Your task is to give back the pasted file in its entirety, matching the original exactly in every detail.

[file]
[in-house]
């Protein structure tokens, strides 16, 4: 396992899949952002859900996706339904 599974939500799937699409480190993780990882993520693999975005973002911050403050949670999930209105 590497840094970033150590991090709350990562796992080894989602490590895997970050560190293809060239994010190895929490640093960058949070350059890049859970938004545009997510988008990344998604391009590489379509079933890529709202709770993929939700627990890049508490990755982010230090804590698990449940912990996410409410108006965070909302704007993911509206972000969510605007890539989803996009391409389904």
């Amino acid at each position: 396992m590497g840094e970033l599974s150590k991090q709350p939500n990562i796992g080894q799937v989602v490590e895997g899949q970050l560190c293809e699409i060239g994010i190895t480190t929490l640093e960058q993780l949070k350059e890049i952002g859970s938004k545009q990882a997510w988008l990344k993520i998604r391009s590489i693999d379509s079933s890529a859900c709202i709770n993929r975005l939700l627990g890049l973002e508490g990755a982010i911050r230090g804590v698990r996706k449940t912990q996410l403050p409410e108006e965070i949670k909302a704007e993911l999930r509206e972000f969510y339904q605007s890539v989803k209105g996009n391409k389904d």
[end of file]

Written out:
[in-house]
């Protein structure tokens, strides 16, 4: 396992899949952002859900996706339904 599974939500799937699409480190993780990882993520693999975005973002911050403050949670999930209105 590497840094970033150590991090709350990562796992080894989602490590895997970050560190293809060239994010190895929490640093960058949070350059890049859970938004545009997510988008990344998604391009590489379509079933890529709202709770993929939700627990890049508490990755982010230090804590698990449940912990996410409410108006965070909302704007993911509206972000969510605007890539989803996009391409389904």
């Amino acid at each position: 396992m590497g840094e970033l599974s150590k991090q709350p939500n990562i796992g080894q799937v989602v490590e895997g899949q970050l560190c293809e699409i060239g994010i190895t480190t929490l640093e960058q993780l949070k350059e890049i952002g859970s938004k545009q990882a997510w988008l990344k993520i998604r391009s590489i693999d379509s079933s890529a859900c709202i709770n993929r975005l939700l627990g890049l973002e508490g990755a982010i911050r230090g804590v698990r996706k449940t912990q996410l403050p409410e108006e965070i949670k909302a704007e993911l999930r509206e972000f969510y339904q605007s890539v989803k209105g996009n391409k389904d």